Chicago Grey hails from the Gordon Elliott stable, successful in the race with Silver Birch (2007). Another 10-year-old, this Luso gelding is actually 2lbs lower than when scoring at Navan last time, so proving his wellbeing, and fully 9lbs lower than when brought down at the fifth flight 12 months ago. No wonder then, that he is shorter than the 20/1 that he started that day. He acts on the ground and won the four-miler at Cheltenham a couple of seasons ago. If he gets home here he looks to have a major chance.
Oscar Time ran second to Ballabriggs in 2011, but has not been the same horse since and of more interest is Always Waining, who finally gets a crack at the big one, after winning for three successive years over the National fences in the shorter Topham Trophy (2m 5.5f). He looks sure to give a good account despite his advancing years, but with Aintree form factored in to the weights here, he looks to have plenty to do from 6lbs higher than in last year’s Topham win.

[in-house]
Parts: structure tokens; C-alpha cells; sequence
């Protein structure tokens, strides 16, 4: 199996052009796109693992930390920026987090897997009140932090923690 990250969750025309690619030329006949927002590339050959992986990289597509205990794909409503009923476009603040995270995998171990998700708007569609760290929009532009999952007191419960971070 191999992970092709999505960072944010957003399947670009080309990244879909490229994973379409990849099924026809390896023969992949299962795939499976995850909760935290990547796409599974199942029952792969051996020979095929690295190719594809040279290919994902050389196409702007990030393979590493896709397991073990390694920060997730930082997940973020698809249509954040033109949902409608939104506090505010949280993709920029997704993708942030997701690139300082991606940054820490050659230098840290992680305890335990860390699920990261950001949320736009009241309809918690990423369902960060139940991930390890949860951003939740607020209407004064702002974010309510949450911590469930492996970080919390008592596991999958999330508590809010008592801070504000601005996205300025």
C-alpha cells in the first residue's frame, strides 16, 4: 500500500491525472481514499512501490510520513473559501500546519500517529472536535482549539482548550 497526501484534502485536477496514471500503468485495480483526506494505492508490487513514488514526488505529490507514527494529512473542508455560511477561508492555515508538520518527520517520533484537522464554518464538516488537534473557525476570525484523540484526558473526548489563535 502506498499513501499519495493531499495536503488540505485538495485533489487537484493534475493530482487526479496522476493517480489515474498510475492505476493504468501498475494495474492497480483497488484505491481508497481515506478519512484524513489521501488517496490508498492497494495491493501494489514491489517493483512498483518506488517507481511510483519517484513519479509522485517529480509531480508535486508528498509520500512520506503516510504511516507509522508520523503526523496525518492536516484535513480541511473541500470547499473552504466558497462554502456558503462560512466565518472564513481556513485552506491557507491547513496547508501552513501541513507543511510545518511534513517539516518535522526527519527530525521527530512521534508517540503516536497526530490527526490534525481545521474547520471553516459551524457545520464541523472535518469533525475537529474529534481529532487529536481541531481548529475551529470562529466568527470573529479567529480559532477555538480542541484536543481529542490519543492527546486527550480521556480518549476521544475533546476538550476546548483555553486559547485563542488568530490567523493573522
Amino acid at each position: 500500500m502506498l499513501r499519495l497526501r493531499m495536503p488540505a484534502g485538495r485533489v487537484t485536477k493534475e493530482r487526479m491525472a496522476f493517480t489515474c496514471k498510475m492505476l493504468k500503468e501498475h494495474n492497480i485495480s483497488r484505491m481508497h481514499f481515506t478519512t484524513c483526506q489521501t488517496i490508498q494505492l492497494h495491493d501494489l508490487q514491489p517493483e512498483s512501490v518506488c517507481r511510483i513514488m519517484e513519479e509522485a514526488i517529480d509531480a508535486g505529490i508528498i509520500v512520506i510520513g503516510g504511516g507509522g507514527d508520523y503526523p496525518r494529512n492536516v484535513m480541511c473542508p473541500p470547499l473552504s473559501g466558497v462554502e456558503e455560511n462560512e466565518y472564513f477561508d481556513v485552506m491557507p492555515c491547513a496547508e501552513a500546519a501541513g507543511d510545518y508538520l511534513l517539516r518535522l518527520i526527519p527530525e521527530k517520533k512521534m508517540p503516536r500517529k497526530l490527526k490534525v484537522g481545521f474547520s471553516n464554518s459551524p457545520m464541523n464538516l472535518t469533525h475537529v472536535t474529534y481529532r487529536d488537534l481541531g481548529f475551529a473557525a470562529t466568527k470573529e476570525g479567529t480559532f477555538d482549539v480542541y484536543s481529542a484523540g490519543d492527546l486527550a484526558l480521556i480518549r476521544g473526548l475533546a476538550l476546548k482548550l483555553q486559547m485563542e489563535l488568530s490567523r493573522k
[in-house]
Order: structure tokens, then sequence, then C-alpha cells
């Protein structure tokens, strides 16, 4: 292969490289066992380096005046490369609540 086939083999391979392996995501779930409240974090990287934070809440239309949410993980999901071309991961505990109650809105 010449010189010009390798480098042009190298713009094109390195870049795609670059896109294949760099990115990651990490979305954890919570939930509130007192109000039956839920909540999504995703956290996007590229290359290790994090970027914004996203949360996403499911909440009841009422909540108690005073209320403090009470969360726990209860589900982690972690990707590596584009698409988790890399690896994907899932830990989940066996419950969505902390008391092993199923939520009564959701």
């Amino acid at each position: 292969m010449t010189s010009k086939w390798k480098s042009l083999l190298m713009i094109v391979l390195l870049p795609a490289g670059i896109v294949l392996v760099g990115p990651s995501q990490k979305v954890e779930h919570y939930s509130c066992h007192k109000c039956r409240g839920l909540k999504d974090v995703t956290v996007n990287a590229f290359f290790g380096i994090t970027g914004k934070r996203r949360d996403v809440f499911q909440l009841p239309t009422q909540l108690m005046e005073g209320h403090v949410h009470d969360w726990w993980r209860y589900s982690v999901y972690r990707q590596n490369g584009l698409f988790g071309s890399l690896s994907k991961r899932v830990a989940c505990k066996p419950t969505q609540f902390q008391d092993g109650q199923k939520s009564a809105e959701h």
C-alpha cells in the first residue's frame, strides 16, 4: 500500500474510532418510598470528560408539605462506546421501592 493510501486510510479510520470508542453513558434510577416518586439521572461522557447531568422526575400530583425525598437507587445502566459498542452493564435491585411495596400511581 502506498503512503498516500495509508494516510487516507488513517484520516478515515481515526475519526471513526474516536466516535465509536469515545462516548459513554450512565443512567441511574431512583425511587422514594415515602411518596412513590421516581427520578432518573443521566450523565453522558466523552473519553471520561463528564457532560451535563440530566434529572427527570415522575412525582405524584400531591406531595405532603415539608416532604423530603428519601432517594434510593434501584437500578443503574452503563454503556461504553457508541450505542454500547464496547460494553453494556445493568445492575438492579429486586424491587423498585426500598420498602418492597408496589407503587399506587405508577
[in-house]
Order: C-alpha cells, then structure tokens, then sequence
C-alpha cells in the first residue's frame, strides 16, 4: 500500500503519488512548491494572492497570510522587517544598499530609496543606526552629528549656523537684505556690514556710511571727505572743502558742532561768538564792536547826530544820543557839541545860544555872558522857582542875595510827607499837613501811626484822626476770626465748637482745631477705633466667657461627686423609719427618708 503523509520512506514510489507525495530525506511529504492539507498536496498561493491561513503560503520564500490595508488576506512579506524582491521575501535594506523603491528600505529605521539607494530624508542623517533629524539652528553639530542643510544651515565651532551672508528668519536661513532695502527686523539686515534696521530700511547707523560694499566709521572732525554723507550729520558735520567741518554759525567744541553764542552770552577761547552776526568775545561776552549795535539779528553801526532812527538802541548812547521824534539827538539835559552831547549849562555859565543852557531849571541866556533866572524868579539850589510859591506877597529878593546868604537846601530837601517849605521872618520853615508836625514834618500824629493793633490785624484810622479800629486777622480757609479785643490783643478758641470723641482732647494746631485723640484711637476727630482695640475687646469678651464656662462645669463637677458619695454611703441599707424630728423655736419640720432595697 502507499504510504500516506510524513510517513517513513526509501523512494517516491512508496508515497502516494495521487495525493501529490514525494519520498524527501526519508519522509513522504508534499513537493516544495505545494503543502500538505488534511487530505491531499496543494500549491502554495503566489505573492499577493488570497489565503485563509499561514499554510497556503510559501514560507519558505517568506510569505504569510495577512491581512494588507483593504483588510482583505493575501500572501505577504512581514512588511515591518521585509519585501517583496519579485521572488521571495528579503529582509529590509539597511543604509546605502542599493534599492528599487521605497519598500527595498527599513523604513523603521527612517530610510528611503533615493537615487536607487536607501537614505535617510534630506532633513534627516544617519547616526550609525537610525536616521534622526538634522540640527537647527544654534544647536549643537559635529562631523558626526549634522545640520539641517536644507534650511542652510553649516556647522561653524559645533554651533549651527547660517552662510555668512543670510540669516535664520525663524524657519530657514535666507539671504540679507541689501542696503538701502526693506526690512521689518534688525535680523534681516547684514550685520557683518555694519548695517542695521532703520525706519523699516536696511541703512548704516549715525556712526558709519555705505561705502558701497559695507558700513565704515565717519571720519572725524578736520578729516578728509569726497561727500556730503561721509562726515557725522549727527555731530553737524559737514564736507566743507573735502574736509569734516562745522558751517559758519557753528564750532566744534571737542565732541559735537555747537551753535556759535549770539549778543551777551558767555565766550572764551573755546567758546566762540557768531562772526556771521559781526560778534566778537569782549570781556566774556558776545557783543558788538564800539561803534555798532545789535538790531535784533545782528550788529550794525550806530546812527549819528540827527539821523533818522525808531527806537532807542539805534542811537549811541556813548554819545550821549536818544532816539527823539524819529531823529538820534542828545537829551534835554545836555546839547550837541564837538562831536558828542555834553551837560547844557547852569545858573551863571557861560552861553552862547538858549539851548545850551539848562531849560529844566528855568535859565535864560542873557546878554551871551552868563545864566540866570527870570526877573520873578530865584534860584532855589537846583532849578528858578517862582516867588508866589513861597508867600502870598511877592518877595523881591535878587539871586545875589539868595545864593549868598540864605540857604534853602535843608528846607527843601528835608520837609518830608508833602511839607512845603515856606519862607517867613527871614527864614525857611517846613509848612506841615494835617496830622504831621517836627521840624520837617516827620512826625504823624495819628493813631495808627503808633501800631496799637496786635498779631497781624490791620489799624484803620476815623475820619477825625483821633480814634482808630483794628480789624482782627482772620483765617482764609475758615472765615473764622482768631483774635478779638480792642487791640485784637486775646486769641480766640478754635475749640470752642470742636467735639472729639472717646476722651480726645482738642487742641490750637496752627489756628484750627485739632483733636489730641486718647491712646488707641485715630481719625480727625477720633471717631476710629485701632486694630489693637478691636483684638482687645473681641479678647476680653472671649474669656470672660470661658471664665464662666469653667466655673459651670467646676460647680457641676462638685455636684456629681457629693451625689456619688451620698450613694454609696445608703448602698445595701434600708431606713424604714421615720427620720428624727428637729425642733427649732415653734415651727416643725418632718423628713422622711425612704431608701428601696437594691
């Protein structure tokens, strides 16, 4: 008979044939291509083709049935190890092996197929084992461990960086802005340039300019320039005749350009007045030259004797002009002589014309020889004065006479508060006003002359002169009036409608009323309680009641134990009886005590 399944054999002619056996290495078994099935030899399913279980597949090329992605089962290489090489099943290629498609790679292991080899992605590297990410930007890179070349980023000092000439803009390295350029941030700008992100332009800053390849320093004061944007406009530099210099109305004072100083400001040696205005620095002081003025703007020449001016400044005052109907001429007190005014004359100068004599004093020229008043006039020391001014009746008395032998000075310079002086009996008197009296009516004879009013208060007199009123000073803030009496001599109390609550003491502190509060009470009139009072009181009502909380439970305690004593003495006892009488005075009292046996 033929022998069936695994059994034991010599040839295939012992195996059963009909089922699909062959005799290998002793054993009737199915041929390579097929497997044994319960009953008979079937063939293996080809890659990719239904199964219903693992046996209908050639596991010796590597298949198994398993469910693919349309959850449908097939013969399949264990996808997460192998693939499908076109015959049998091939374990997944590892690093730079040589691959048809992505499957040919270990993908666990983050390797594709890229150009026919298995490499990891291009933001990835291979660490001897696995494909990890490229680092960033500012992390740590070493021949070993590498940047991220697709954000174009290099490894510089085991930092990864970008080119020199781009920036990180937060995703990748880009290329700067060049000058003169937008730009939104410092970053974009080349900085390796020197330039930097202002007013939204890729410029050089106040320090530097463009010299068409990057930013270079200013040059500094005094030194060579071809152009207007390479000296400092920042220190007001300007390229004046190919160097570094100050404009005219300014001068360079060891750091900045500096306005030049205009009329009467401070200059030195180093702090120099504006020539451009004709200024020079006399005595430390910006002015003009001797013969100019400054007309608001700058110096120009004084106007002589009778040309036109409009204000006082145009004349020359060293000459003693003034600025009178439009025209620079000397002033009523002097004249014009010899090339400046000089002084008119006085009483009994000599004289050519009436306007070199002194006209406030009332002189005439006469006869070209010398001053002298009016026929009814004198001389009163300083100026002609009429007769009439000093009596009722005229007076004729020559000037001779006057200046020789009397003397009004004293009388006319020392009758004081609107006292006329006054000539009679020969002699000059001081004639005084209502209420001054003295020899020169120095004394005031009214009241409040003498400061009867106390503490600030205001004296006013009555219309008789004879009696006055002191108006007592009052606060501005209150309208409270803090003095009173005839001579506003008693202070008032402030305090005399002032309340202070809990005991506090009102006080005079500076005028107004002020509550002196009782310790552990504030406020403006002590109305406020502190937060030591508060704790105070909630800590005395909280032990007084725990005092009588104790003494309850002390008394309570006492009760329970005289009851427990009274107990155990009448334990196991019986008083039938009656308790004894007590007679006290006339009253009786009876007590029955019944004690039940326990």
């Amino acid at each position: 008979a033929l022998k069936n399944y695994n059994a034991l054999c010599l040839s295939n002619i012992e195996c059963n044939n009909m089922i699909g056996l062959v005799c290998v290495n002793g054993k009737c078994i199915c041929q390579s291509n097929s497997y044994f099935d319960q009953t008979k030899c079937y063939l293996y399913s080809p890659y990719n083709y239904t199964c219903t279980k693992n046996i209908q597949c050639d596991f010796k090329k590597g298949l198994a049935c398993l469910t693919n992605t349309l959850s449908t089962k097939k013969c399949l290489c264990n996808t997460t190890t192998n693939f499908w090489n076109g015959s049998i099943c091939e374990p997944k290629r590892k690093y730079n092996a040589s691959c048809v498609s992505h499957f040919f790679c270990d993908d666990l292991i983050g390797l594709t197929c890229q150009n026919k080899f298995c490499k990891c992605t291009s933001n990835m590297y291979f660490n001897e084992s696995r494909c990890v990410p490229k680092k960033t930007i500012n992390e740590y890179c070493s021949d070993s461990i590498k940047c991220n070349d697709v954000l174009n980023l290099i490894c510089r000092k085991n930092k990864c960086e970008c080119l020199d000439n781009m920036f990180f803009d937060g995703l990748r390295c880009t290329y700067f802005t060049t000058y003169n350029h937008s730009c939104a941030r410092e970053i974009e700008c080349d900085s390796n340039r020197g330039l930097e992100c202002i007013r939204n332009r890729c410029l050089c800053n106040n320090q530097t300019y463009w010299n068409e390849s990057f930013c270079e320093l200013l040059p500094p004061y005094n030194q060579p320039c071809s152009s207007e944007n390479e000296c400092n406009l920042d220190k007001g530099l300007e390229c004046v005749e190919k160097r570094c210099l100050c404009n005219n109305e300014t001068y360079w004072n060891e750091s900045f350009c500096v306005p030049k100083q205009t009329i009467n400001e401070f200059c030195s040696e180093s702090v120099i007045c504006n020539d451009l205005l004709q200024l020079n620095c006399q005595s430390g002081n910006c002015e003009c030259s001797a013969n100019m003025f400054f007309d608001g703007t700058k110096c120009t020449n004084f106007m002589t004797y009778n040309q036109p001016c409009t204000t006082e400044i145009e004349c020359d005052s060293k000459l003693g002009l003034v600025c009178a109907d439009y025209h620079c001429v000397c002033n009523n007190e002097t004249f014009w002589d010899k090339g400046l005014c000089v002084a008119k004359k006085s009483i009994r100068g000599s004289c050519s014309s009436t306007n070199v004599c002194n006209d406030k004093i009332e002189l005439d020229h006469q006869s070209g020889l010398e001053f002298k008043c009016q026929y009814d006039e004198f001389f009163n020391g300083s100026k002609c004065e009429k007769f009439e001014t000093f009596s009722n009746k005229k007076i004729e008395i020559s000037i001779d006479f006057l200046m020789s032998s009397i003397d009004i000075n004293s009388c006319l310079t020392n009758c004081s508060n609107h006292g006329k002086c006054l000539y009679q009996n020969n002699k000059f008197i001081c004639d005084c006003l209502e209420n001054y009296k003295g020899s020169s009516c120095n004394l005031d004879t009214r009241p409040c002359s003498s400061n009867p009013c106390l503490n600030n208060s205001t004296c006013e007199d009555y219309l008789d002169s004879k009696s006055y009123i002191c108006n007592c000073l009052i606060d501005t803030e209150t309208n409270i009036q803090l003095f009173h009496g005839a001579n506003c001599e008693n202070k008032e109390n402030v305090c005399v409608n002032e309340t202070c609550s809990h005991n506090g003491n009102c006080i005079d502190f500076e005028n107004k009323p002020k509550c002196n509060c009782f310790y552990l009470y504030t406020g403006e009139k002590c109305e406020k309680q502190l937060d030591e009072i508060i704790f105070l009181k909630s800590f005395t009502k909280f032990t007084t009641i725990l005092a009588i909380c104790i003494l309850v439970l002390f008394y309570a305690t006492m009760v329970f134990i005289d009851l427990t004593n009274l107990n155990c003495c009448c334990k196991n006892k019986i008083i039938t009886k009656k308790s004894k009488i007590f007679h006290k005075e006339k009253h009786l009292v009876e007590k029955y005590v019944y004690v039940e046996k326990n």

A good run from There’s No Panic in Friday’s Topham might see the 33/1 on offer about Soll disappear. Jo Hughes’s eight-year-old finished five lengths ahead of There’s No Panic at Sandown last time. There is plenty of stamina in his pedigree, so he may well see out the trip. He does have it to prove on this faster ground, while he is also relatively inexperienced, but he cannot be ruled out with a feather weight to shoulder.